It was a hard decision to move back but I come from a close family unit so I suppose it was inevitable.
I moved back to Inglewhite and the family house.
It’s a great house with so much character inside and out.
There are some amazing views looking out to the coast on one side and to the fells on the other.
My family is also keen on gardening so I’ve gradually been finding my green fingers.
There’s nothing nicer on a warm night than wandering around the garden with the waft of honeysuckle in the air.
Moving back to the UK was a shock for me as Dubai can be a fairytale place to live.
I also wanted to work in this area but there was not a great journalism job pool.
My mum works as accounts manager at Dewlay so I started helping out in the office.
After a month they offered me the role of technical manager, looking after the company’s food safety systems.
I’ve been there three years now.
Over the last three years there has been a lot of growth and development at Dewlay.
We built a dedicated building for the storage and maturation of Garstang Blue, we launched a number of new products in the Lancashire range and in technical I am continually developing and improving our systems.
Our green credentials really are what set us apart from others.
The turbine is the jewel in our green crown but we also take part in the cycle to work scheme, which I am part of, and we are also going to launch the Go Green Fund.
Since working at Dewlay I have learnt so much about cheese and its process.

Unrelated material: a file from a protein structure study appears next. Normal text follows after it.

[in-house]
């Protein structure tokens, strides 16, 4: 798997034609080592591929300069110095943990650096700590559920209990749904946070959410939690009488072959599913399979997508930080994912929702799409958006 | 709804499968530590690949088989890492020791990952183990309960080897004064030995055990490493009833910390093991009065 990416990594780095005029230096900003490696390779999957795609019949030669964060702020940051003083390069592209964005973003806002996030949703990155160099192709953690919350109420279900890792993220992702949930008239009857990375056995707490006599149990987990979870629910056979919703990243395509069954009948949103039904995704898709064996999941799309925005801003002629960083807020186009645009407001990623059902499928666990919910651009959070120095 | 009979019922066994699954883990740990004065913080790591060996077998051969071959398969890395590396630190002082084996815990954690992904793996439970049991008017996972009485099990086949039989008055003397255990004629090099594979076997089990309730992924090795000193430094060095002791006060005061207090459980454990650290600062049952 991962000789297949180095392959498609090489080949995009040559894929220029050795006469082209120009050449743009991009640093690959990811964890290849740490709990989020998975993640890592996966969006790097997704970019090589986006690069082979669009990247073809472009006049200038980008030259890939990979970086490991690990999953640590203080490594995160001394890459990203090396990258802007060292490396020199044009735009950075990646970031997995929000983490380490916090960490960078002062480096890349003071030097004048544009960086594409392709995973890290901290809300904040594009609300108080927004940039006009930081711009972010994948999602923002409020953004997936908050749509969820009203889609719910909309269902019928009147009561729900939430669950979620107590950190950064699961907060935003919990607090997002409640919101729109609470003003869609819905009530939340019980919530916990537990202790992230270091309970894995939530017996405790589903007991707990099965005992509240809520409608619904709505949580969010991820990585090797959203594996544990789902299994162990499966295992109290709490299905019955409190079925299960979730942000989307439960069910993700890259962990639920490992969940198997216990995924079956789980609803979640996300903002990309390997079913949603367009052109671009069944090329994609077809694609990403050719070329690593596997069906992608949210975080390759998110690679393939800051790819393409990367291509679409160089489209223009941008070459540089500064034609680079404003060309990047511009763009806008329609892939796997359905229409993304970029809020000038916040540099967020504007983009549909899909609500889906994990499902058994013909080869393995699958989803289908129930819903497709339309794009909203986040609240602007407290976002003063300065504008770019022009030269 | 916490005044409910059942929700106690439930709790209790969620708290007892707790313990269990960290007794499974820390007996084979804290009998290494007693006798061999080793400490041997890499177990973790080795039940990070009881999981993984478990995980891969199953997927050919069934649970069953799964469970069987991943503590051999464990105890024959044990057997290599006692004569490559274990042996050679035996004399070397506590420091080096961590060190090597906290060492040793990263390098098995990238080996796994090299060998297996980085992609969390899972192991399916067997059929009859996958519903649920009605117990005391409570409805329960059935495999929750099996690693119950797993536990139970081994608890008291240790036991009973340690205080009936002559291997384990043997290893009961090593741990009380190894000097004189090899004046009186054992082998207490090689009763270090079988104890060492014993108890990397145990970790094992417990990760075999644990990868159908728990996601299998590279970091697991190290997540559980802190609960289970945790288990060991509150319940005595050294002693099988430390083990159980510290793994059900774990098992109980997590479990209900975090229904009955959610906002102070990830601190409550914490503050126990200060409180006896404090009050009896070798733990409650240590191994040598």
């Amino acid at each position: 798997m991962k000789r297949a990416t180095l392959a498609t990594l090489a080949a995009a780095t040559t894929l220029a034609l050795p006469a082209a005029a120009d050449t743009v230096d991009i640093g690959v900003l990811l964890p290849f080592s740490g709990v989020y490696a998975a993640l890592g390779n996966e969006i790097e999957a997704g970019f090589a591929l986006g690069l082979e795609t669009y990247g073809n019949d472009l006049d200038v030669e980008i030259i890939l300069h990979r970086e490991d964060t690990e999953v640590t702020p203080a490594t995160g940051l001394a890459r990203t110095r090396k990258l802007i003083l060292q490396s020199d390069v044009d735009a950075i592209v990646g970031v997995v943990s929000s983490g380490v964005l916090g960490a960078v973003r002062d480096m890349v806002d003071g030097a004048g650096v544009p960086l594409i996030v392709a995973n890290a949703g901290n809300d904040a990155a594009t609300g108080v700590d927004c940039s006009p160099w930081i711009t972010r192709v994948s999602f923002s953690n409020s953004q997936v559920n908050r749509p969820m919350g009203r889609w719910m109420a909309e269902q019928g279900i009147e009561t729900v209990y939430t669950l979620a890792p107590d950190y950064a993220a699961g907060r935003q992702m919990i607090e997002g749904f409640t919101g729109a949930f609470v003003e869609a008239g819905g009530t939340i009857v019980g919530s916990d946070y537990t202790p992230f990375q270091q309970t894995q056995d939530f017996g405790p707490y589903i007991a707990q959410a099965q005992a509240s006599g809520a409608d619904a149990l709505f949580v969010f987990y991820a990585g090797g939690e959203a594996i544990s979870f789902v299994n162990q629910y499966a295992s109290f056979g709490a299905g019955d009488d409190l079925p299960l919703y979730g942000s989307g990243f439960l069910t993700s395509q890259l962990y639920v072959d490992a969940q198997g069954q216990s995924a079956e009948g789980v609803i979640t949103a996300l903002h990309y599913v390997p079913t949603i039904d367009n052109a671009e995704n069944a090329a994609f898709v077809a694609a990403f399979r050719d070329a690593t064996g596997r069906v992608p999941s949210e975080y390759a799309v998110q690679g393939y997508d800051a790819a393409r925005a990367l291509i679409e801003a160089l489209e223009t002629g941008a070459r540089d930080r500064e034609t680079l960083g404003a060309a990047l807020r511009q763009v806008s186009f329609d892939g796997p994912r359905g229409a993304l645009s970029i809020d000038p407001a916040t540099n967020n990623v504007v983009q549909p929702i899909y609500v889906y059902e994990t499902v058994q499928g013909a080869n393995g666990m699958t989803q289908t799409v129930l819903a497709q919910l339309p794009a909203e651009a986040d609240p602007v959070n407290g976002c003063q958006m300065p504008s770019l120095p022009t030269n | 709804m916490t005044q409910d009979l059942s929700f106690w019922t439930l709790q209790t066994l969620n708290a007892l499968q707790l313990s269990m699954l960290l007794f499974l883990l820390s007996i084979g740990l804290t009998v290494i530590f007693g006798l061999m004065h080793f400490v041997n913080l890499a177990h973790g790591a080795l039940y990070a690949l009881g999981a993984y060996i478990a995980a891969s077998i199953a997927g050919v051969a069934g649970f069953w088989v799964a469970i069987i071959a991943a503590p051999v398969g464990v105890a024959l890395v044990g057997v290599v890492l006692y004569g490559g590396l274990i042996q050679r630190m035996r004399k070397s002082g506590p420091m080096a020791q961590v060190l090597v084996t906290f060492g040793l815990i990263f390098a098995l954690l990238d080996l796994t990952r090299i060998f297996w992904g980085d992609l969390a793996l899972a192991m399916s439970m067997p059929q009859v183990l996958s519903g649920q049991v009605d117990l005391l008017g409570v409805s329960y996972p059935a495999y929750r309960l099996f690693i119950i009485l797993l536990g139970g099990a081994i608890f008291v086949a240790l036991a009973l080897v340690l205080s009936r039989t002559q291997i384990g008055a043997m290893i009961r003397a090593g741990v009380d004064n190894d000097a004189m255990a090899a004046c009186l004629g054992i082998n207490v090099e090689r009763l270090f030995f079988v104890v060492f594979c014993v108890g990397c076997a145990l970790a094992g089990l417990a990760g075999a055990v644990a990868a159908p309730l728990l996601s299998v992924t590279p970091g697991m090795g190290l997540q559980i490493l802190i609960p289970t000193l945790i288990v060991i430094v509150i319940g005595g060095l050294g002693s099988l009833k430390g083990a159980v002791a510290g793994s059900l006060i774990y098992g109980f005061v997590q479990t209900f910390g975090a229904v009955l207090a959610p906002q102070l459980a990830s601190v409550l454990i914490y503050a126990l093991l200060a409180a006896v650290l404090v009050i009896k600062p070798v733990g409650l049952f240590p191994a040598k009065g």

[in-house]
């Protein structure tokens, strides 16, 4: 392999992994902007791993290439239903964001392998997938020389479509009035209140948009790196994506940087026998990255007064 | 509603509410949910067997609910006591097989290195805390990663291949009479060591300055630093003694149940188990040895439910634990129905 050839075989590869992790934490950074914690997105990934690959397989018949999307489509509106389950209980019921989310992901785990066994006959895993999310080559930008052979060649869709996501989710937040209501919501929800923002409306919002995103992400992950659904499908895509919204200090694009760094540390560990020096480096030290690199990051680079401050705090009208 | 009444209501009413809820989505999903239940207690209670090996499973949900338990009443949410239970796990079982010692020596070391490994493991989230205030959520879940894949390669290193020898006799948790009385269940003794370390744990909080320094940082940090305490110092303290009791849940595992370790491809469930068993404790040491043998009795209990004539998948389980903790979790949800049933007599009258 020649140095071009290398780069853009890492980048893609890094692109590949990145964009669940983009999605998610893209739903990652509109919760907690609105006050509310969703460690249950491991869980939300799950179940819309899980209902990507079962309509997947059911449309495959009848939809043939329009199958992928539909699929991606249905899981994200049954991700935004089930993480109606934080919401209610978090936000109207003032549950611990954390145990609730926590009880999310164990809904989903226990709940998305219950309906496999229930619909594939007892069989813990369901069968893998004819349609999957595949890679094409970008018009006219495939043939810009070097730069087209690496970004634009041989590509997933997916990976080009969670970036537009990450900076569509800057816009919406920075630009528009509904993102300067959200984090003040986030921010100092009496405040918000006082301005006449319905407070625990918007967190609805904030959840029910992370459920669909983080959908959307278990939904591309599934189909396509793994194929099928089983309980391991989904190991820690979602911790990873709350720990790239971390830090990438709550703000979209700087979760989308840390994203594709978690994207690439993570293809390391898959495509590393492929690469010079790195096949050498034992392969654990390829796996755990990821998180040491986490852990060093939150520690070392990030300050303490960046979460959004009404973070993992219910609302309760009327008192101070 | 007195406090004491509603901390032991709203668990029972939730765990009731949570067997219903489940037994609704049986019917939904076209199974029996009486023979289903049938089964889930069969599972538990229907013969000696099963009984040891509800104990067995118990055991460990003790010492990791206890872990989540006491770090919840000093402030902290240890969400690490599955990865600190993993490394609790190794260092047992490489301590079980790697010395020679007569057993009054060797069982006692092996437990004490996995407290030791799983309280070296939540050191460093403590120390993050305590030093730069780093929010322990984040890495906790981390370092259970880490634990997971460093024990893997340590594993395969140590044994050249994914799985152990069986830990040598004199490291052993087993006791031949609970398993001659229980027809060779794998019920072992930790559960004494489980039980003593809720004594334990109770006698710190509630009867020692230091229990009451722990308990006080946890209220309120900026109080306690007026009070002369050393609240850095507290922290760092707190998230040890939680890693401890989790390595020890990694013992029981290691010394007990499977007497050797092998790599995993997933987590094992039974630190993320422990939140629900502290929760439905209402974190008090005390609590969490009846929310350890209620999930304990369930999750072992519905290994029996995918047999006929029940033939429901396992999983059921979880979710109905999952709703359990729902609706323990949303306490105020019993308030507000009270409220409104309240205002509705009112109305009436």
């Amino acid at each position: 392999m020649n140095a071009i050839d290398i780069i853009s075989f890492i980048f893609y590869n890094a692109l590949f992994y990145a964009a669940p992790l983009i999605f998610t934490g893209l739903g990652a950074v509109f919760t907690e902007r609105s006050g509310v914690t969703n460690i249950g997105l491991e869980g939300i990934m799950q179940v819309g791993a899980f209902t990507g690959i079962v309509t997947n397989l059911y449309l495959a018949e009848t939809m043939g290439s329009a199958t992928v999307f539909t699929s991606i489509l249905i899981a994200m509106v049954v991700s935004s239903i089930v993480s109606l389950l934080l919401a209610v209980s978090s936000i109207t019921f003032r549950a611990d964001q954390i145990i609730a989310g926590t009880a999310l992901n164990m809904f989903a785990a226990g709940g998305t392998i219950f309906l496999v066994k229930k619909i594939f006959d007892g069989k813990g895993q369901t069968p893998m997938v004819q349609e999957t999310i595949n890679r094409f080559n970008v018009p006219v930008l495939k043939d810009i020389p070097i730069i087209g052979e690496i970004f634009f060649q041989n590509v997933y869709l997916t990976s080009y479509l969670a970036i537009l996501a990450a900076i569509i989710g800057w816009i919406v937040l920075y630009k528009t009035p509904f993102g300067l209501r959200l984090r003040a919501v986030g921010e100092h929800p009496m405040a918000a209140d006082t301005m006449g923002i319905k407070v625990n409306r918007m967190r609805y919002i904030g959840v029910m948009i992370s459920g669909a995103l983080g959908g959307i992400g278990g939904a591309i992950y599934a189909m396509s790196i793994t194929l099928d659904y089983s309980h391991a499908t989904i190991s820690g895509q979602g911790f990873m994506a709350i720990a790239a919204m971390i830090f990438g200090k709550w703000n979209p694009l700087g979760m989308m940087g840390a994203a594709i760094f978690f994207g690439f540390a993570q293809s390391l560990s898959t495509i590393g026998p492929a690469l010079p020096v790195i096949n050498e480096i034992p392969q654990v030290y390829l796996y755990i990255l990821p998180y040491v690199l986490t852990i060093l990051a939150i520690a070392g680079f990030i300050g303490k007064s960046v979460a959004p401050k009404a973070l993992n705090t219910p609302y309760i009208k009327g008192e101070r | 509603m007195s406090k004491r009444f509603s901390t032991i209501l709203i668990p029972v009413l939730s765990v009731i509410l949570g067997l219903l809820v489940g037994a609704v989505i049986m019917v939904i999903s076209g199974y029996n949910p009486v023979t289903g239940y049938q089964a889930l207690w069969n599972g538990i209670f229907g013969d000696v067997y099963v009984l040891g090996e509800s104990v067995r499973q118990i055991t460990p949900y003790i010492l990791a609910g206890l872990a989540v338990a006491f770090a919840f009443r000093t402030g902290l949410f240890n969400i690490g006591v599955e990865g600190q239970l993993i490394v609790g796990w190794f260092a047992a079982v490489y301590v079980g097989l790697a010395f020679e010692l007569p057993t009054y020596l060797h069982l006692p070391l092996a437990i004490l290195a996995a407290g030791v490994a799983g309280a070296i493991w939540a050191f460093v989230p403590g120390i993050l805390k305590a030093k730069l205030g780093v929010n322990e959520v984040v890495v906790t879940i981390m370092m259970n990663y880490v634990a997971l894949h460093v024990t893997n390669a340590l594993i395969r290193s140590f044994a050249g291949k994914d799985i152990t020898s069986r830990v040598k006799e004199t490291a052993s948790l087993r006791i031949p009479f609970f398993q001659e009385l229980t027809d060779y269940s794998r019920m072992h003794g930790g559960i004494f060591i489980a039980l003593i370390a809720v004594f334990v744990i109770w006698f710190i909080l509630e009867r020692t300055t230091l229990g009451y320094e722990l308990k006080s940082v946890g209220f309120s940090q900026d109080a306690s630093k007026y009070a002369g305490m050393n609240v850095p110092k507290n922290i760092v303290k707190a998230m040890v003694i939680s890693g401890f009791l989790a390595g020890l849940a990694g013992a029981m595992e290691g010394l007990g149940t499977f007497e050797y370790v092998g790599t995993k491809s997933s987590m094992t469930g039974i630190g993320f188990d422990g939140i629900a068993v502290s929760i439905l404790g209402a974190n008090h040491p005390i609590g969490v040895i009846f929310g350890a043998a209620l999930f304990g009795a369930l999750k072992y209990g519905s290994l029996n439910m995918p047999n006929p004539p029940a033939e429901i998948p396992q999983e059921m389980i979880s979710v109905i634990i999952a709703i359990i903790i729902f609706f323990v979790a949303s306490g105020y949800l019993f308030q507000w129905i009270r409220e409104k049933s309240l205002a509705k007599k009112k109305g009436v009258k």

Apart from the standard courses I am also studying for a foundation degree in food chain technology.
I’ve just completed my first year and have another three ahead of me.
It is a lot of work but it’s worth it.
Travelling and seeing the world is in my blood, I think that comes from when my dad’s family moved to Australia when he was younger, however they came back as one of his sisters didn’t go.
I think that is the same with me.
I lived away but ultimately the sea calls you home.
I truly believe though that if you can, you should visit as many countries as possible instead of returning year after year to the same place… the world is fascinating and should be explored!
I’m also a huge bookworm and took part in the first World Book Night giveaway.
This is something that stems from my school days.
I read a cross section of genres and each book transports me to another world which I become fully absorbed and lost in.
Classic reads for me would have to be Elizabeth Gaskell, and Tolkien’s Lord of the Rings.
I am verging on the obsessive with Lord of the Rings; it is fascinating how one person can create a whole other world and languages. He is a genius and everyone should read his work.
I’m also a lover of fine wines and regularly take trips to St Emilion to add vintage wines to my cellar.
The wine shop D Byrne & Co in Clitheroe is a great shop with some superb wines. I could spend hours roaming around their wine cellars.
Ultimately though, I’m a big believer in living life to the full and trying new things every month.
This doesn’t mean being reckless, it’s about being able to have great stories and memories to tell and pass on, which will hopefully inspire others.
Next week: The Mustard Seed.